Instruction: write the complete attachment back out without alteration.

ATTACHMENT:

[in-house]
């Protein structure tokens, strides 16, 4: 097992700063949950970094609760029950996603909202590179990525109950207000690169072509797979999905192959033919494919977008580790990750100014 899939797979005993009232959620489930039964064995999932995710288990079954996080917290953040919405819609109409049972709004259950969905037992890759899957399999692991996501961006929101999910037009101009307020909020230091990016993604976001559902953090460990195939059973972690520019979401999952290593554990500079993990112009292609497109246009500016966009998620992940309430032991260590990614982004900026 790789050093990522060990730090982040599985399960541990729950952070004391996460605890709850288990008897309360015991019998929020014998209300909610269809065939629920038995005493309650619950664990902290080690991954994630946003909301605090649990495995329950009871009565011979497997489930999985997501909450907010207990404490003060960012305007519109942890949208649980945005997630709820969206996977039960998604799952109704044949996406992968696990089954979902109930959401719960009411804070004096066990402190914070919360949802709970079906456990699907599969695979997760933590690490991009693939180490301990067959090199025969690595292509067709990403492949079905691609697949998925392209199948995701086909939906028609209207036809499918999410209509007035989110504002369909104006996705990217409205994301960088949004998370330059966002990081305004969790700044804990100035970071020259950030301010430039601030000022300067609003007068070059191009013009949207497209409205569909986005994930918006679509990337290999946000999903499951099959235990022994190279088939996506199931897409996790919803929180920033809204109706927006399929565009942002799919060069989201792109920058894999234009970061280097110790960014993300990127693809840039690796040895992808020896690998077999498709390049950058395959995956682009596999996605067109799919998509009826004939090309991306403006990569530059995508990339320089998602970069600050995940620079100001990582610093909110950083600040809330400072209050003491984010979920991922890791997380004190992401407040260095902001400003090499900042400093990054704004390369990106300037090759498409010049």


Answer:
[in-house]
């Protein structure tokens, strides 16, 4: 097992700063949950970094609760029950996603909202590179990525109950207000690169072509797979999905192959033919494919977008580790990750100014 899939797979005993009232959620489930039964064995999932995710288990079954996080917290953040919405819609109409049972709004259950969905037992890759899957399999692991996501961006929101999910037009101009307020909020230091990016993604976001559902953090460990195939059973972690520019979401999952290593554990500079993990112009292609497109246009500016966009998620992940309430032991260590990614982004900026 790789050093990522060990730090982040599985399960541990729950952070004391996460605890709850288990008897309360015991019998929020014998209300909610269809065939629920038995005493309650619950664990902290080690991954994630946003909301605090649990495995329950009871009565011979497997489930999985997501909450907010207990404490003060960012305007519109942890949208649980945005997630709820969206996977039960998604799952109704044949996406992968696990089954979902109930959401719960009411804070004096066990402190914070919360949802709970079906456990699907599969695979997760933590690490991009693939180490301990067959090199025969690595292509067709990403492949079905691609697949998925392209199948995701086909939906028609209207036809499918999410209509007035989110504002369909104006996705990217409205994301960088949004998370330059966002990081305004969790700044804990100035970071020259950030301010430039601030000022300067609003007068070059191009013009949207497209409205569909986005994930918006679509990337290999946000999903499951099959235990022994190279088939996506199931897409996790919803929180920033809204109706927006399929565009942002799919060069989201792109920058894999234009970061280097110790960014993300990127693809840039690796040895992808020896690998077999498709390049950058395959995956682009596999996605067109799919998509009826004939090309991306403006990569530059995508990339320089998602970069600050995940620079100001990582610093909110950083600040809330400072209050003491984010979920991922890791997380004190992401407040260095902001400003090499900042400093990054704004390369990106300037090759498409010049």